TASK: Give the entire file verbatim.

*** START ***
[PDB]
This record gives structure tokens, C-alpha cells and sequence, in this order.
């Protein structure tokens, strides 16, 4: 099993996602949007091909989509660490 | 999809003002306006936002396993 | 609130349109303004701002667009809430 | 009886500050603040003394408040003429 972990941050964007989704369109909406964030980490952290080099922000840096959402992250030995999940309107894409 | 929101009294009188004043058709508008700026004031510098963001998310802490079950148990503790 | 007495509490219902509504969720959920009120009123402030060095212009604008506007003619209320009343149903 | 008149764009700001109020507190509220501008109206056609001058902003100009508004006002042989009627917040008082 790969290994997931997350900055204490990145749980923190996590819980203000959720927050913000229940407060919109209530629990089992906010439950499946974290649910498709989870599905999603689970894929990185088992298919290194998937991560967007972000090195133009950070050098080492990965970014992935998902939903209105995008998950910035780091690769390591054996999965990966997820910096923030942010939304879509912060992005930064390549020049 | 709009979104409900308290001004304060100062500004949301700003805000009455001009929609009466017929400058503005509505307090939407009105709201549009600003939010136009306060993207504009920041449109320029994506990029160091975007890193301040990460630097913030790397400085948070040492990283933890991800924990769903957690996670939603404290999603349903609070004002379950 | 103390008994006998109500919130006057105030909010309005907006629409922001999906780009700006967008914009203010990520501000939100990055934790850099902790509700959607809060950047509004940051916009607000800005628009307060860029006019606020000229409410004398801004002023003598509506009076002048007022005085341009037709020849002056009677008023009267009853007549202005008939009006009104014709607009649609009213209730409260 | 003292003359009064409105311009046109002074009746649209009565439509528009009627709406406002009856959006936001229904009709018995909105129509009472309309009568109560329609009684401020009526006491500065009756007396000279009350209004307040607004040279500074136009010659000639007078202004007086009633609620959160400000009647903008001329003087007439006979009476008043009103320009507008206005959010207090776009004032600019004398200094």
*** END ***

[PDB]
This record gives structure tokens, C-alpha cells and sequence, in this order.
């Protein structure tokens, strides 16, 4: 099993996602949007091909989509660490 | 999809003002306006936002396993 | 609130349109303004701002667009809430 | 009886500050603040003394408040003429 972990941050964007989704369109909406964030980490952290080099922000840096959402992250030995999940309107894409 | 929101009294009188004043058709508008700026004031510098963001998310802490079950148990503790 | 007495509490219902509504969720959920009120009123402030060095212009604008506007003619209320009343149903 | 008149764009700001109020507190509220501008109206056609001058902003100009508004006002042989009627917040008082 790969290994997931997350900055204490990145749980923190996590819980203000959720927050913000229940407060919109209530629990089992906010439950499946974290649910498709989870599905999603689970894929990185088992298919290194998937991560967007972000090195133009950070050098080492990965970014992935998902939903209105995008998950910035780091690769390591054996999965990966997820910096923030942010939304879509912060992005930064390549020049 | 709009979104409900308290001004304060100062500004949301700003805000009455001009929609009466017929400058503005509505307090939407009105709201549009600003939010136009306060993207504009920041449109320029994506990029160091975007890193301040990460630097913030790397400085948070040492990283933890991800924990769903957690996670939603404290999603349903609070004002379950 | 103390008994006998109500919130006057105030909010309005907006629409922001999906780009700006967008914009203010990520501000939100990055934790850099902790509700959607809060950047509004940051916009607000800005628009307060860029006019606020000229409410004398801004002023003598509506009076002048007022005085341009037709020849002056009677008023009267009853007549202005008939009006009104014709607009649609009213209730409260 | 003292003359009064409105311009046109002074009746649209009565439509528009009627709406406002009856959006936001229904009709018995909105129509009472309309009568109560329609009684401020009526006491500065009756007396000279009350209004307040607004040279500074136009010659000639007078202004007086009633609620959160400000009647903008001329003087007439006979009476008043009103320009507008206005959010207090776009004032600019004398200094």